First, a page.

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Doing Business the Customers’ Way

Based on insights gathered from IT industry thought leaders, analysts and enterprise customers, We anticipate the most significant priorities in the year ahead to be companies providing real-time, event-driven data that can allow businesses to be more agile, and companies placing a greater focus on doing business the customers’ way to positively position customers for the eventual economic recovery . With the hype around cloud computing starting to fade, a greater emphasis will be placed on solving the business problem and addressing security.

Our top five predictions for 2011 include:

1. Companies will stop buying the cloud and start buying the solution.
Buying the cloud, for cloud sake, was all the rage in 2010. But in 2011, the hype will die down and decision-makers will be more cloud savvy, realizing the cloud is just a consumption model. They will go back to basics and focus first on solving a business problem, then finding a good solution. Next year, fewer IT leaders will push the cloud, and instead lead with the business problem to see whether the cloud is the right delivery model for the solution.

2. BI2: Convergence of business integration and business intelligence.
More companies are exchanging information via on-demand channels. Not surprisingly, they want visibility into this goldmine of information given the impact it can have on their top and bottom line. Whereas BI tools were once deployed as standalone products, in 2011 more customers will want bundled solutions that include business intelligence as a value add necessity. This will be the year that we’ll see more vendors looking to bundle business intelligence into their solutions so customers can benefit from event-driven intelligence.

3. Cloud vendors will unite to address security.
Fears about cloud security are the primary reason why companies continue to proceed cautiously with moving mission critical data and applications to the cloud. While the benefits of scalability and agility are well-known, the anxiety over security isn’t likely to diminish in the near future. However, the cloud industry is hearing customer concerns and taking a proactive stance to address and mitigate potential risk. In the next year, we’ll see a heightened focus from cloud vendors on SLAs, best practices and compliance that will help customers overcome their concerns about security, and keep cloud adoption and innovation on an upwards trajectory.

4. Doing business the “Customers’ Way” becomes a necessity for growth.
Like any buyers’ market, customers are in a position of power. So in today’s volatile climate, businesses will need to get closer to their customers out of necessity to maximize their relationships. To do business their customers’ way, companies must focus on customer needs, adapt to customer resources, and provide value that will impact customer bottom lines without forcing them to change the way they currently do business. In 2011, we will see more companies recognize this area of opportunity, and find ways to help customers leverage existing infrastructure with minimal added investment, integrate and automate critical business processes, build customer loyalty, and positively position their companies for the eventual economic recovery.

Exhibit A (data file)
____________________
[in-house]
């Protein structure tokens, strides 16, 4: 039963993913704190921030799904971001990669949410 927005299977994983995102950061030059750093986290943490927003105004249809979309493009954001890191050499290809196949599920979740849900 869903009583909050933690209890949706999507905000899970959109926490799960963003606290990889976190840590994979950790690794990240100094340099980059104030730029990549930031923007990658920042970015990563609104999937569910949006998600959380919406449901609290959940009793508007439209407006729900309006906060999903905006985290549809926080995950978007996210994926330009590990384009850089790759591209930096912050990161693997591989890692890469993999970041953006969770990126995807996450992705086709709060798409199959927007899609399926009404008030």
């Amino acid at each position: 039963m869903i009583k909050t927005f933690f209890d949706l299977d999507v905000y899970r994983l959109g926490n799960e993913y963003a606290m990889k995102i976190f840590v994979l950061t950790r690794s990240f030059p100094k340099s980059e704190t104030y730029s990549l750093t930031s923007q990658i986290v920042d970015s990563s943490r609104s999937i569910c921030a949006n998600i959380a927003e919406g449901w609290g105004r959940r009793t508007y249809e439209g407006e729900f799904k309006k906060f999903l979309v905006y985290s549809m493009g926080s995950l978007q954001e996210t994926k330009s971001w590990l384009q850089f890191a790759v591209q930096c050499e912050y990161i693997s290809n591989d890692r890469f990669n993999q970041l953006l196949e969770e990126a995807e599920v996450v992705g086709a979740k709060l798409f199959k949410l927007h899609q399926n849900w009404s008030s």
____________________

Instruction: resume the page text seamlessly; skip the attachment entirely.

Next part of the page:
5. B2B becomes business critical.
B2B integration is quickly evolving to become a more critical part of an organization’s overall IT and business strategy. Over the next 12-18 months, we will continue to see more convergence and M&A activity in this space, as vendors look to add capability and global reach to meet demand. B2B integration will intersect with application integration, business process management, service oriented architecture and other synergistic technologies. What’s more, companies will demand greater leverage of legacy and new ERP investments to automate business processes and exchange information in real-time. As such, 2011 will be the year B2B integration will no longer be a “nice to have,” but a “must have” as companies become less vertically integrated and more horizontally distributed.

Over the last year, companies have been increasingly collaborating and exchanging information with external partners and customers, making B2B integration all the more critical for everyday business success. As companies continue to look to for ways to extend of the value of their existing infrastructures and leverage the on-demand, scalable power of cloud computing, we will see new opportunities to help our customers solve their business problems by helping them automate business processes and by providing real-time visibility into critical business transactions. If you want to discuss how these challenges and opportunities can impact your organisation, call us today.


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